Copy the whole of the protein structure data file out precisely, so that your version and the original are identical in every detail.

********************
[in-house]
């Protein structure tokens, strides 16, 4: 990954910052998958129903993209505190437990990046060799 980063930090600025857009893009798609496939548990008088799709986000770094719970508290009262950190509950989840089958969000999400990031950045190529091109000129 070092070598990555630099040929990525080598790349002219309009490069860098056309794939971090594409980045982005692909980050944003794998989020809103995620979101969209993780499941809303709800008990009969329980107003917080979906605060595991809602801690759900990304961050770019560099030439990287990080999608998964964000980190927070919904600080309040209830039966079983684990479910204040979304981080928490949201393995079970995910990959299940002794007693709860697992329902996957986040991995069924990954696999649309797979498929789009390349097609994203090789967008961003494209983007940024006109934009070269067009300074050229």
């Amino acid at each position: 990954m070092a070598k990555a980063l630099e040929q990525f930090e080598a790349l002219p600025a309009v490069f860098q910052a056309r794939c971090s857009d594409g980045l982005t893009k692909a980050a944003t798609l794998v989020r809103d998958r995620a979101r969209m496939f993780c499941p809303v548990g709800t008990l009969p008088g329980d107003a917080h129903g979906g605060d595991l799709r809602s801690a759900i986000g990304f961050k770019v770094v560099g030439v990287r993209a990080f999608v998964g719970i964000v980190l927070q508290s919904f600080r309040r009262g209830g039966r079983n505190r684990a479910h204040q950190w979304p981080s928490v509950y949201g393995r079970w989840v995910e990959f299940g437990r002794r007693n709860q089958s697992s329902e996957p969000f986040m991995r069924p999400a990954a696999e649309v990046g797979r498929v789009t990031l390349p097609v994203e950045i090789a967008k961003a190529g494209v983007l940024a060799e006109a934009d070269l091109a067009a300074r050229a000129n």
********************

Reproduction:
[in-house]
């Protein structure tokens, strides 16, 4: 990954910052998958129903993209505190437990990046060799 980063930090600025857009893009798609496939548990008088799709986000770094719970508290009262950190509950989840089958969000999400990031950045190529091109000129 070092070598990555630099040929990525080598790349002219309009490069860098056309794939971090594409980045982005692909980050944003794998989020809103995620979101969209993780499941809303709800008990009969329980107003917080979906605060595991809602801690759900990304961050770019560099030439990287990080999608998964964000980190927070919904600080309040209830039966079983684990479910204040979304981080928490949201393995079970995910990959299940002794007693709860697992329902996957986040991995069924990954696999649309797979498929789009390349097609994203090789967008961003494209983007940024006109934009070269067009300074050229």
């Amino acid at each position: 990954m070092a070598k990555a980063l630099e040929q990525f930090e080598a790349l002219p600025a309009v490069f860098q910052a056309r794939c971090s857009d594409g980045l982005t893009k692909a980050a944003t798609l794998v989020r809103d998958r995620a979101r969209m496939f993780c499941p809303v548990g709800t008990l009969p008088g329980d107003a917080h129903g979906g605060d595991l799709r809602s801690a759900i986000g990304f961050k770019v770094v560099g030439v990287r993209a990080f999608v998964g719970i964000v980190l927070q508290s919904f600080r309040r009262g209830g039966r079983n505190r684990a479910h204040q950190w979304p981080s928490v509950y949201g393995r079970w989840v995910e990959f299940g437990r002794r007693n709860q089958s697992s329902e996957p969000f986040m991995r069924p999400a990954a696999e649309v990046g797979r498929v789009t990031l390349p097609v994203e950045i090789a967008k961003a190529g494209v983007l940024a060799e006109a934009d070269l091109a067009a300074r050229a000129n």